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I have a TIAA retirement account through my present employer. Right now the plan doesn't take much out of my pay (graduate student salary) and place it into the account. I would like to optimize my retirement investing by opening a Roth IRA and begin regular contributions. Should I max out my contributions to the 403b or manage my own funds with the Roth IRA?

It doesn't have to be an either/or choice. You can do both, and you may want to since the Roth contribution is currently limited to $2000/year. As a previous poster mentioned, if your employer is matching any of your contributions to the 403b, you definitely want to get the "free money" out of that match. It's an instant sizeable return on your investment.

Beyond the matching funds, the situation becomes a lot less clear, and varies from person to person. There are lots of calculators on various financial websites, including one here at the Fool, that could help you with that decision. There are plusses and minuses to both, and I would say if you think you can get greater returns through the extra flexibility of the Roth, then that is probably a good way to go. If you're happy with putting your money in the CREF funds (and there's nothing wrong with that) and don't want to devote the extra energy to managing your own money, then the 403b may be the way to go.

Does the 403b have any benefits that the Roth lacks? Is it possible to not participate in the 403b and go to a Roth instead?

The 403b has two potential (depending on your situation) major advantages over the Roth. First, and this advantage IMO is underestimated by many people, is that you get a current year tax-savings on your contributions to the 403b. You will pay taxes on the money eventually when you withdraw it, but at that point popular convention says you will be in a lower tax bracket after retirement, so you won't be taxed at as high a rate as your current income--although being a graduate student, you may be in a low tax bracket already :-). From a pure tax standpoint, the Roth only becomes better if you will be in a higher tax bracket after retirement.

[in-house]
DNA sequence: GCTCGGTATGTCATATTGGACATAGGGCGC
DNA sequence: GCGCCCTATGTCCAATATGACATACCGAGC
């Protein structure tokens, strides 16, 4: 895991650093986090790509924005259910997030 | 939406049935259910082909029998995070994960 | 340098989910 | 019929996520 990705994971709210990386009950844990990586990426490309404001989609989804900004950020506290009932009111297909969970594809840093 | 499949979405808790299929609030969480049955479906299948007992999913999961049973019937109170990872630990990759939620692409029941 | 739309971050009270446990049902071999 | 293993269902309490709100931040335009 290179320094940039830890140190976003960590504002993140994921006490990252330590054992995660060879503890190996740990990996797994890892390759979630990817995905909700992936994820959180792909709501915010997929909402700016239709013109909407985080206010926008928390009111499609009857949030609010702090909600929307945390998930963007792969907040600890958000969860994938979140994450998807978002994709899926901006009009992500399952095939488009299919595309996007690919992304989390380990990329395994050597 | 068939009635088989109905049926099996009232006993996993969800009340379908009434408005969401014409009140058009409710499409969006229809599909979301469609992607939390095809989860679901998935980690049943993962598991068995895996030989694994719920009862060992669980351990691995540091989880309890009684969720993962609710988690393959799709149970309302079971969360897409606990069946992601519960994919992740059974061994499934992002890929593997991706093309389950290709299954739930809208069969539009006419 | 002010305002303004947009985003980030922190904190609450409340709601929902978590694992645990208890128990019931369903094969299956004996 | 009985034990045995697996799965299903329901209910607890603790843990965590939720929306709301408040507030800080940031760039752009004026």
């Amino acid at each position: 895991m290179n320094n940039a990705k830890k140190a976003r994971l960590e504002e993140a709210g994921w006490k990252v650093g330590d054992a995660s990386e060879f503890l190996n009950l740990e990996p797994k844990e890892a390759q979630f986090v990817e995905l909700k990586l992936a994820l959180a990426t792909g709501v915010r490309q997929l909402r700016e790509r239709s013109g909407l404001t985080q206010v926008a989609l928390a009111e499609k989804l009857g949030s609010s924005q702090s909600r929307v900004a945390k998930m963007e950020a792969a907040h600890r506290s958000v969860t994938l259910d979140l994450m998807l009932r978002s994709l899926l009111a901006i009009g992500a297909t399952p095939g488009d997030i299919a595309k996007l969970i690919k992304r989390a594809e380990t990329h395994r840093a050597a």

The current year tax deduction also allows you to be able to contribute more dollars to your account (i.e. you may only be able to afford $1500/year to contribute to a Roth, but with the tax break can put $2100/year in a 403b) and accumulate a higher balance faster. For young people, I think this leads to future benefits in itself as the more money in your account, the more attention you are likely to pay to managing it, and the more you will learn.

The second advantage to the 403b is that it has a higher contribution limit. It varies as a percentage of your income (TIAA-CREF can calculate it for you), but it is likely a lot more than the current $2000/year for the Roth.

It is possible for you to not do the 403b and do the Roth, and it is also possible for you to do both.
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